5 Typical E-book Design Mistakes

Designing an e-book for your business is an important investment; it engages customers and helps grow your influence online. Furthermore, it’s incredibly cost-effective compared to creating and distributing print materials. However, despite an e-book’s effectiveness, it can be brought down simply with one or more elements of bad design. Here are a few common mistakes that designers make when developing e-books; look out for them and let your designers know to avoid them.

1. Color

At first glance, an e-book format offers the opportunity to use so many colors and images that aren’t available in print format due to cost issues, or simply because they don’t look the same. However, it is important not to overdo the color usage, as this will only distract readers and create a jarring image that ruins the overall e-book experience.

2. Cover design

A cover is the first, and in many cases, the only thing that a potential e-book reader will see; browsing through numerous titles, the cover is supposed to capture a reader’s attention and motivate him or her to download the full title. If a cover looks like every other cover out there, the user will move on. That’s why it’s crucial to design a cover that is unique and easily recognizable; it has to be one that a reader will remember and immediately associate with that particular e-book. The most common designer’s mistake is designing a generic cover; this significantly decreases the e-book’s success.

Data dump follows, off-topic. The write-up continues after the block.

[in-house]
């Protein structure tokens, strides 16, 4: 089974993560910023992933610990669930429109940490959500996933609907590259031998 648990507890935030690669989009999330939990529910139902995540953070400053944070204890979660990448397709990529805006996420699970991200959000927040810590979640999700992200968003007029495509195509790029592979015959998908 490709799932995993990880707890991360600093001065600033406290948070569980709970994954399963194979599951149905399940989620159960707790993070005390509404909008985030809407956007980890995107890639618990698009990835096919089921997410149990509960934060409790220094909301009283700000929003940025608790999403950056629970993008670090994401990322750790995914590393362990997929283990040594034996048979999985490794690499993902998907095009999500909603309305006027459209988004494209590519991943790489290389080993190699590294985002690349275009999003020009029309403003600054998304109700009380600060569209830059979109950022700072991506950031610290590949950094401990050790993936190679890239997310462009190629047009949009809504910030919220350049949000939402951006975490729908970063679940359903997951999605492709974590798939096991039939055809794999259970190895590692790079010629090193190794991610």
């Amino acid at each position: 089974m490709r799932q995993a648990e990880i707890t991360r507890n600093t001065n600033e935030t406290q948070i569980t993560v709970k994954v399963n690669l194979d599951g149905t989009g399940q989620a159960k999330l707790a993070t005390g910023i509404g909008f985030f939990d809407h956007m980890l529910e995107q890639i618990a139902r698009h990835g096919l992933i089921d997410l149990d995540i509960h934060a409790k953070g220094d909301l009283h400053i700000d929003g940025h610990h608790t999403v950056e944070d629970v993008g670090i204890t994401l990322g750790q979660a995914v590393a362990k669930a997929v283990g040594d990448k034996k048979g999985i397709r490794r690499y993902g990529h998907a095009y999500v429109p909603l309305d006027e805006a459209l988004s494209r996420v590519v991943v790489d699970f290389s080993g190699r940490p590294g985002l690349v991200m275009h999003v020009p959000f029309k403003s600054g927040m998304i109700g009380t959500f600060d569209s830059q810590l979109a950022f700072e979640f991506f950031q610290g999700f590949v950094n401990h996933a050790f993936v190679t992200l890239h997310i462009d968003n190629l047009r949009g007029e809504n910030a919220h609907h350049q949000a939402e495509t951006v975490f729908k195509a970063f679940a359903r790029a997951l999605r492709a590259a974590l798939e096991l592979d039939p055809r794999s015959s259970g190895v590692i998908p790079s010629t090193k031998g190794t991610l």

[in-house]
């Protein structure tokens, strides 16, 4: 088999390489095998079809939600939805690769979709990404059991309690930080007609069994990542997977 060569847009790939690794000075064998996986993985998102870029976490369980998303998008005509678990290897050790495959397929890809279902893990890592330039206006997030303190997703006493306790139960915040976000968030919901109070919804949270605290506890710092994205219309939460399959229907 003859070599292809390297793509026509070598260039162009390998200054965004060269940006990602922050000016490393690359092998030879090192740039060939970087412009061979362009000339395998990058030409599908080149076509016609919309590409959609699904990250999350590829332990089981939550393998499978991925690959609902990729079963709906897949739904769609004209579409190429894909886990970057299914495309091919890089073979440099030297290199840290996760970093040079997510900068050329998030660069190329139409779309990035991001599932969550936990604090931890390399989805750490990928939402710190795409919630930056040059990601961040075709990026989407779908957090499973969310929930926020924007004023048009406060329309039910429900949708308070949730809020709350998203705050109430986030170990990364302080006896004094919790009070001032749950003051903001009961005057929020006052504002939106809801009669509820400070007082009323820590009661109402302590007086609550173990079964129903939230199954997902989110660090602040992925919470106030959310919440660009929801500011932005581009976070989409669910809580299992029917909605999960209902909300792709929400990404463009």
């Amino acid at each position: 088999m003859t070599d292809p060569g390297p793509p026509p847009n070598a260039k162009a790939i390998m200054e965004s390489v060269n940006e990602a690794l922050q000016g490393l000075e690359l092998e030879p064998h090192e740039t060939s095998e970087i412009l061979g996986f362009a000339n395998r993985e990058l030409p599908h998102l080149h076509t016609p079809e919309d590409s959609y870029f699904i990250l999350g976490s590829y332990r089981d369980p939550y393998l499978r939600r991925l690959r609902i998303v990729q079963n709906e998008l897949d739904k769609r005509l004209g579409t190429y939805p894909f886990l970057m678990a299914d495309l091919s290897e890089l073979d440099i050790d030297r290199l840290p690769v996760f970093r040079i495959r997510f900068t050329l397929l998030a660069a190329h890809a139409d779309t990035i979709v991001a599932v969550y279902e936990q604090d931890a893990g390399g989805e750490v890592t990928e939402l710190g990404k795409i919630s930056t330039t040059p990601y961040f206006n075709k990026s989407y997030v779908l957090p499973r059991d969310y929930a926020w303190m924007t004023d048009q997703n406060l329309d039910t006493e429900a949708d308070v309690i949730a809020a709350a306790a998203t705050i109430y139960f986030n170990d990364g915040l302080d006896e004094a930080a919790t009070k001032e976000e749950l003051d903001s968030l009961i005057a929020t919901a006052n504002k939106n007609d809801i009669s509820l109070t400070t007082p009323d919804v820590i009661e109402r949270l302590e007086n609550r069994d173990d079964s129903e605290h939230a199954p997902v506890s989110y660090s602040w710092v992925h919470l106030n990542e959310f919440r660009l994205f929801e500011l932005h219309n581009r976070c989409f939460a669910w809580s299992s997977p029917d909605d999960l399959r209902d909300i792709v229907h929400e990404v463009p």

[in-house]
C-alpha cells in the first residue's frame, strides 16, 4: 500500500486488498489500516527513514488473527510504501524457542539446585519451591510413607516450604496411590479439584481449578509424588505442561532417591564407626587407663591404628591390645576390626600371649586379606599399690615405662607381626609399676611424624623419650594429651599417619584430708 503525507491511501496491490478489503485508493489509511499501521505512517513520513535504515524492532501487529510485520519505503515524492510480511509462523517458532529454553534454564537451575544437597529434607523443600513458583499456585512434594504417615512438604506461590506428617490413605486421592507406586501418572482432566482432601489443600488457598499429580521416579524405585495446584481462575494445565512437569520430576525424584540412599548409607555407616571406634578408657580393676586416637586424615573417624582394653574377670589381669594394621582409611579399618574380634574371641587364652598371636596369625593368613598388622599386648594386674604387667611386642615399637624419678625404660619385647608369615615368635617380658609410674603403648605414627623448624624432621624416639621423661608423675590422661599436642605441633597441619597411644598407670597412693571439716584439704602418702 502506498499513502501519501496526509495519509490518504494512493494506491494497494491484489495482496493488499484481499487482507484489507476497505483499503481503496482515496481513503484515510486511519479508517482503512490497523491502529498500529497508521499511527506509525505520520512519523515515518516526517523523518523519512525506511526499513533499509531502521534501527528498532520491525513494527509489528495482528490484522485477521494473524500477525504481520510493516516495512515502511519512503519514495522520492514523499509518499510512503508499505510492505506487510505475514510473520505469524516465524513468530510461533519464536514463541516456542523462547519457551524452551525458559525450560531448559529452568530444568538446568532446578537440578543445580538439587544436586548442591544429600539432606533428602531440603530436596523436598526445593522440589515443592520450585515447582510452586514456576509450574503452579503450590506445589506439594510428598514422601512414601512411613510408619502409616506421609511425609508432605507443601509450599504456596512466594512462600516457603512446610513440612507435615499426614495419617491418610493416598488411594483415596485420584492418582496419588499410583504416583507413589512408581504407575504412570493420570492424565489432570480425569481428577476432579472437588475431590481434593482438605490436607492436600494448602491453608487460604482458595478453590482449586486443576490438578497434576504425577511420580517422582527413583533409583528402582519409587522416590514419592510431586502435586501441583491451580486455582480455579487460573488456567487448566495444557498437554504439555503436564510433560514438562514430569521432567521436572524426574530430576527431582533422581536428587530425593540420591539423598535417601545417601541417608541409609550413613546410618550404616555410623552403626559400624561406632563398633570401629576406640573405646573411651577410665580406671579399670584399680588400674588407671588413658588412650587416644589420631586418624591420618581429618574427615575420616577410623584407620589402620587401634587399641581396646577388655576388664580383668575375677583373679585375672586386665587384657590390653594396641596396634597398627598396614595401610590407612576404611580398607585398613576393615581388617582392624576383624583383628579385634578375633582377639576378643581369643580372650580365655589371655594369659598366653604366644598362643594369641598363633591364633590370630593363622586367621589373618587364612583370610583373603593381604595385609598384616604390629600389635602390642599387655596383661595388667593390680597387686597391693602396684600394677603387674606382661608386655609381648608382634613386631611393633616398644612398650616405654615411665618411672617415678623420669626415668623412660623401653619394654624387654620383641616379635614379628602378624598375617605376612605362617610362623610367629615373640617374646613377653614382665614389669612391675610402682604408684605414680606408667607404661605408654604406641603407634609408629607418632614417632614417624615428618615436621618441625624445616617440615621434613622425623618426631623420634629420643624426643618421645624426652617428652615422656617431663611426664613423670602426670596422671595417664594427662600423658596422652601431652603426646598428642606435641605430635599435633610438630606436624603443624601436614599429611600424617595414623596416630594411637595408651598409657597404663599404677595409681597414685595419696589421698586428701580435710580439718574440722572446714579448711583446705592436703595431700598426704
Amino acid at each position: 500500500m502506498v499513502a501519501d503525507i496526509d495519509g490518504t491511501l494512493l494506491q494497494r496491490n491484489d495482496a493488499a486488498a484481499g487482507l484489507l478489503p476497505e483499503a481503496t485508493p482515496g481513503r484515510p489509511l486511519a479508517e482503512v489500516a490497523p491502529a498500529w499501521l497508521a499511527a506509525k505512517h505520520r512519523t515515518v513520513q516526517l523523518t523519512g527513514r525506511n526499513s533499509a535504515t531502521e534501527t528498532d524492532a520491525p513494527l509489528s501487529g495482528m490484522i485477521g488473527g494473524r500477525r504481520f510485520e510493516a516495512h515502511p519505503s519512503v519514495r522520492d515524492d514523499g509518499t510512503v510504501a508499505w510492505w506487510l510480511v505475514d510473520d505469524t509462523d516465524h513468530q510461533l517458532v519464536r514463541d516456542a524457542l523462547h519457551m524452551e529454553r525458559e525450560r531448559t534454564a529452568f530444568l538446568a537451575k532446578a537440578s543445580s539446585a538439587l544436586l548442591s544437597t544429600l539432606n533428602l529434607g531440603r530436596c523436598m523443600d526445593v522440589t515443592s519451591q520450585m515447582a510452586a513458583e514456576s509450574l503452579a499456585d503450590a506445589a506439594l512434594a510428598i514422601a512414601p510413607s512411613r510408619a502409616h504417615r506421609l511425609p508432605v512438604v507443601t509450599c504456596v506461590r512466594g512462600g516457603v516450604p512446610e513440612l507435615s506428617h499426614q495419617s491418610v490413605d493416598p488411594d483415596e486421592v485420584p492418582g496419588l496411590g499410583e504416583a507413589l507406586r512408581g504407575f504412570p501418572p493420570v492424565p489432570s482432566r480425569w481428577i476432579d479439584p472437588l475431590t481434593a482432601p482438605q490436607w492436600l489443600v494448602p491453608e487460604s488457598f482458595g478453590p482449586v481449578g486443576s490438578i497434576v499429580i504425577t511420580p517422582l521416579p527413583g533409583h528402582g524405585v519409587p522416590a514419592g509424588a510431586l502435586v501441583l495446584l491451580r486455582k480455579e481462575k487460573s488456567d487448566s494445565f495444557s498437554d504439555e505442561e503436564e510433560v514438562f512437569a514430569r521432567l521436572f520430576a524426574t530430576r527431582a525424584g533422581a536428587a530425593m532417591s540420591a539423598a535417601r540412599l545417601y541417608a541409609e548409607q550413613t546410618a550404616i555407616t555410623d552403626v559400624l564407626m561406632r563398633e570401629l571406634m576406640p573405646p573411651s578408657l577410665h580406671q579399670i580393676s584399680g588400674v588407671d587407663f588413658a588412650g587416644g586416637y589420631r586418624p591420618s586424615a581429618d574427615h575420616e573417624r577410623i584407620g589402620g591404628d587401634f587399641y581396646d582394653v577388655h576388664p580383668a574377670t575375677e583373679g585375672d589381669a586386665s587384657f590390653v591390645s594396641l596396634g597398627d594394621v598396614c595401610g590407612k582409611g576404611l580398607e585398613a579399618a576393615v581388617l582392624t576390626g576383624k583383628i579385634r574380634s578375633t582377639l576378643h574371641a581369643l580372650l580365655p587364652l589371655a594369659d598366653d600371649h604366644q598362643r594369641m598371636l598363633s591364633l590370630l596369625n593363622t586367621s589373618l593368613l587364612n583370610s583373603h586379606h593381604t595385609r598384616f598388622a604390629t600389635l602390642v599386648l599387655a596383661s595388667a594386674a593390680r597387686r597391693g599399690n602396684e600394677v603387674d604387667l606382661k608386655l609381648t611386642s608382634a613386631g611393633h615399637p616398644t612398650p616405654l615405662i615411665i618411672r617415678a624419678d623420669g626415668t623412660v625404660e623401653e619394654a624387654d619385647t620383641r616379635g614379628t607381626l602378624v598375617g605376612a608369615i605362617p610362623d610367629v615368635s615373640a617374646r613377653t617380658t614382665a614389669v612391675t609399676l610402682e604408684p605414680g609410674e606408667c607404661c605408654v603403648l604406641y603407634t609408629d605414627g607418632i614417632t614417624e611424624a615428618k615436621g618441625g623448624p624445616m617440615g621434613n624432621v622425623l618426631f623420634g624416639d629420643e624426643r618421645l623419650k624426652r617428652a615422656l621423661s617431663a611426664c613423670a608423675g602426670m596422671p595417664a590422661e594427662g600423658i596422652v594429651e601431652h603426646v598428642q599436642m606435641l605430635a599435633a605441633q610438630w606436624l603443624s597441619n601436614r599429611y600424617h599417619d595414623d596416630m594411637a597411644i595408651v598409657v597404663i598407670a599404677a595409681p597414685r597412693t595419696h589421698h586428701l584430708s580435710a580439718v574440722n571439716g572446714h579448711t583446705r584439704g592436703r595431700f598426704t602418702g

3. Fonts

Although it might be tempting to use what might seem to be a “fun” or interesting font, it is ultimately more important to use a simpler one that draws readers in and makes the e-book easier to read. As a general rule of thumb, sans serif fonts work best for reading on electronic devices, which e-books are intended for; a font size, furthermore, should be neither too large nor too small, with size 10-11 being the most recommended.

4. Formatting

Basic formatting, such as spacing and text justification are critical to the design of an e-book. A typical mistake may include overusing centered text; while it may be helpful to draw attention to a header, it ultimately is harder to read and creates a less professional format. Spacing mistakes include leaving too much or too little space in between letters, sentences, or paragraphs, leading to confusion and poor aesthetic appeal.

5. Readability

Common readability issues include long blocks of text, uninterrupted by images, graphics, or page breaks; a reader will get lost and be unable to continue reading if an e-book is designed this way. Failing to include elements that help the reader organize the information, such as page numbers and headers, can also impede readability.